Pianist Rossano Sportiello and bassist/vocalist Nicki Parrott have recorded two duet albums together for Arbors Records -- People Will Say We’re In Love (2007) and Do It Again (2009). At 2 p.m., on Saturday, December 13, they will again be together, as the featured performers at the New Jersey Jazz Society’s annual meeting at Shanghai Jazz in Madison.
Rossano, originally from Vigevano, Italy, moved to New York City in 2007 and has played with a long list of jazz luminaries including trombonist Slide Hampton, trumpeter Clark Terry and his mentor, pianist Barry Harris. At the 25th anniversary of the Ascona (Switzerland) Jazz Festival in 2009, he received the Ascona Jazz Award in recognition of his expertise and mastery of jazz piano. His goal, he says, is “to play jazz and make it understandable to everybody. Most of all, I want to see people smiling and having fun!”
In a review of Sportiello’s tribute last year to the late George Shearing at Café Carlyle, The New York Times’ Stephen Holden said, “Working in the stride tradition, Mr. Sportiello showed technical virtuosity to echo that of Art Tatum.” Later, while playing tunes associated with Bill Evans, “his fingers floated across the keyboard, barely grazing the instrument, while producing some of the softest tones I’ve heard from a jazz pianist.”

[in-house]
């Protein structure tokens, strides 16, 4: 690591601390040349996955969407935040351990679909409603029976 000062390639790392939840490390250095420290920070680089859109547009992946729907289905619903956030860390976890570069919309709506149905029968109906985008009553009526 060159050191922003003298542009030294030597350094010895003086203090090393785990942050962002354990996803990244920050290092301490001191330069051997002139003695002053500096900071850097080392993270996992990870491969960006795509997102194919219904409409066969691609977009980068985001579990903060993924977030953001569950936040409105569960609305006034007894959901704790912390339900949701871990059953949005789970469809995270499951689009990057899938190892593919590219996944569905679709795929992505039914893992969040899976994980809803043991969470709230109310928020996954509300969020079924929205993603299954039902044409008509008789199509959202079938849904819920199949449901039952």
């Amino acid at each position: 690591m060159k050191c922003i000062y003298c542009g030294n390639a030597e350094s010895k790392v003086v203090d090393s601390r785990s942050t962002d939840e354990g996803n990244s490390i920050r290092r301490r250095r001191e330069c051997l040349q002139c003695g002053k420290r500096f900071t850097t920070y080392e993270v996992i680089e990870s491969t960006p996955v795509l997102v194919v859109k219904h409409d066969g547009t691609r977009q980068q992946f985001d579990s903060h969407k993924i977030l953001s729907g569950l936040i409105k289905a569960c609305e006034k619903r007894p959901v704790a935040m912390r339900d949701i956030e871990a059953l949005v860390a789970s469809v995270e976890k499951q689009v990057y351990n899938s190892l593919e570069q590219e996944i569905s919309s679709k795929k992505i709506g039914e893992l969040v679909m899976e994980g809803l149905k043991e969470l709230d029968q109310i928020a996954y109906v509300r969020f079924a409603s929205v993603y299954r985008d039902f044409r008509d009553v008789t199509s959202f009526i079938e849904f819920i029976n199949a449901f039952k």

A native of Newcastle, Australia, Parrott started playing the piano at age four. She switched to flute and then, at age 15, settled on the bass. After graduating from high school she moved to Sydney to study jazz at the New South Wales Conservatorium of Music. While playing with several Australian jazz artists, she had the opportunity to hone her bass skills with visiting American bassists Ray Brown and John Clayton. In 1994 she received a grant from the Arts Council of Australia, which enabled her to come to New York City to study with bassist Rufus Reid.
Parrott remained in New York and, in 2000, began performing at the Iridium Jazz Club as part of the Les Paul Trio. According to NPR Music’s Grant Jackson, Paul was impressed with her vocal talents and urged her to add singing to her repertoire. Added Jackson: “She’s emerged as a fine singer and award-winning composer who’s recorded several of her own albums and appeared on dozens of records by other artists.” The list of those with whom she’s performed and recorded includes trumpeter Randy Brecker, pianist Dick Hyman, and tenor saxophonist Harry Allen.
Joe Lang, writing in Jersey Jazz Magazine, described Parrott’s 2012 album, Live at the Jazz Corner (Arbors Records), recorded with Sportiello and drummer Eddie Metz, as “one of those albums that makes an hour seem like five minutes… I played this disc at least a half-dozen times within days of receiving it and find new delights with each listen.”
Admission to the annual meeting is free to NJJS members and $10 for non-members; there is a $10 food/beverage minimum. Shanghai Jazz is located at 24 Main Street in Madison. For more information, call 1-800-303-6557 or email firstname.lastname@example.org.